These days more and more people are opting to purchase plots and have their dream home built in it rather than go for an apartment or villa with the same design. It is a myth that plot loans do not offer as much tax benefits as home loans. Now that it is that time of the year when people go frantic – doing the eleventh-hour struggle to collect every one of those bills, receipts, deductions, income papers, bank statements and more, let us check out the perks of owning a house plot. Yes, tax time is looming ahead. But during the rush hour, you might overlook a huge opportunity to save tax that owning a plot or property can fetch you.
Below are a few tips to help you catalogue your deductions this year and may be utilize the same tips next year.
The national taxation code permits homeowners (or plot owners who bought the same with the intention to construct a house in it) a sizable reduction in the loan interest rate from their tax onuses. For most property owners, this is a great deal since interest disbursements can be the biggest part of your loan settlement in the initial years of buying a plot.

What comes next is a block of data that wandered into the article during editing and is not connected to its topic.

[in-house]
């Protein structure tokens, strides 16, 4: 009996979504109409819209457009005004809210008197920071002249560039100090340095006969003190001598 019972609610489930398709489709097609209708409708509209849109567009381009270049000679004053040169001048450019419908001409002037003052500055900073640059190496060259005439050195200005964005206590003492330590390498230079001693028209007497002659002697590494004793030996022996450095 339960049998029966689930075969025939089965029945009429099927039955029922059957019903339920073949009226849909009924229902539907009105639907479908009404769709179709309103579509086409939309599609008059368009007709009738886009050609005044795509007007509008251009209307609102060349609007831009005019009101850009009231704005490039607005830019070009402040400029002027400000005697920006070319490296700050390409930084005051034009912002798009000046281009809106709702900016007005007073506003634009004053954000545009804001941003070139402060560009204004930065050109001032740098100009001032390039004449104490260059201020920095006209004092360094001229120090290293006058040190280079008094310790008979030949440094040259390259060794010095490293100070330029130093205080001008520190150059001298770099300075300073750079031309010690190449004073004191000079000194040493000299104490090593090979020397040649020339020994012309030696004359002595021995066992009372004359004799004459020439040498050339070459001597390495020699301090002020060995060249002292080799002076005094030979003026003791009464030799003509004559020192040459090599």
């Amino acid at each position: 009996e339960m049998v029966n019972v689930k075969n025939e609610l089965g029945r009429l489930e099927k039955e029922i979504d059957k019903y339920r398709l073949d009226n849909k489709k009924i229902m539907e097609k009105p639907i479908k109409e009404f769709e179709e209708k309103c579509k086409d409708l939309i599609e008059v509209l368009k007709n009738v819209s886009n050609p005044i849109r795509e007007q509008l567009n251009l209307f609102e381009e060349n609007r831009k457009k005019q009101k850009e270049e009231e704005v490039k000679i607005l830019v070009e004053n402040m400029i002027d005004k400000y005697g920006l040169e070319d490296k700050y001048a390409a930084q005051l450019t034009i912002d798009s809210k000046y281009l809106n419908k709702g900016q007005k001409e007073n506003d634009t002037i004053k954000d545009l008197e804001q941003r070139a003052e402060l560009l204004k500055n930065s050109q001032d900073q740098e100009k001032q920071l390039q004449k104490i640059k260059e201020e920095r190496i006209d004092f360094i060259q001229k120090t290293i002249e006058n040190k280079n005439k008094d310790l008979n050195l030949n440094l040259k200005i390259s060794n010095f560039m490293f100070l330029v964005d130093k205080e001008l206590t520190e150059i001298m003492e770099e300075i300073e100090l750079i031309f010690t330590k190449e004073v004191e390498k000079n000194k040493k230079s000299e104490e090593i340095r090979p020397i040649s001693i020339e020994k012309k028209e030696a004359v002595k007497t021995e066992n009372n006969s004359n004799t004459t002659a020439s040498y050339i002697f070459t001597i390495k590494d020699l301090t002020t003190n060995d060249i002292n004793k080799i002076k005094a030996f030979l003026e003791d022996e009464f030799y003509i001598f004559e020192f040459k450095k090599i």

While discount in interest rates can be claimed at the beginning of the financial year in which the construction will be done, you may also claim pre-construction interest from the same year, which will be given to you in 5 easy installments. Nevertheless, you cannot have a deduction of more than INR 2 lacs if the property is occupied by you and your family.
The part of your EMI which pays towards the principal sum is entitled to be claimed under Section 80-C of the Indian Income Tax Act. You may recapitulate the outgo for the past year towards principal and file a claim for it. A sum of up to INR 1.5 lacs can be claimed this way.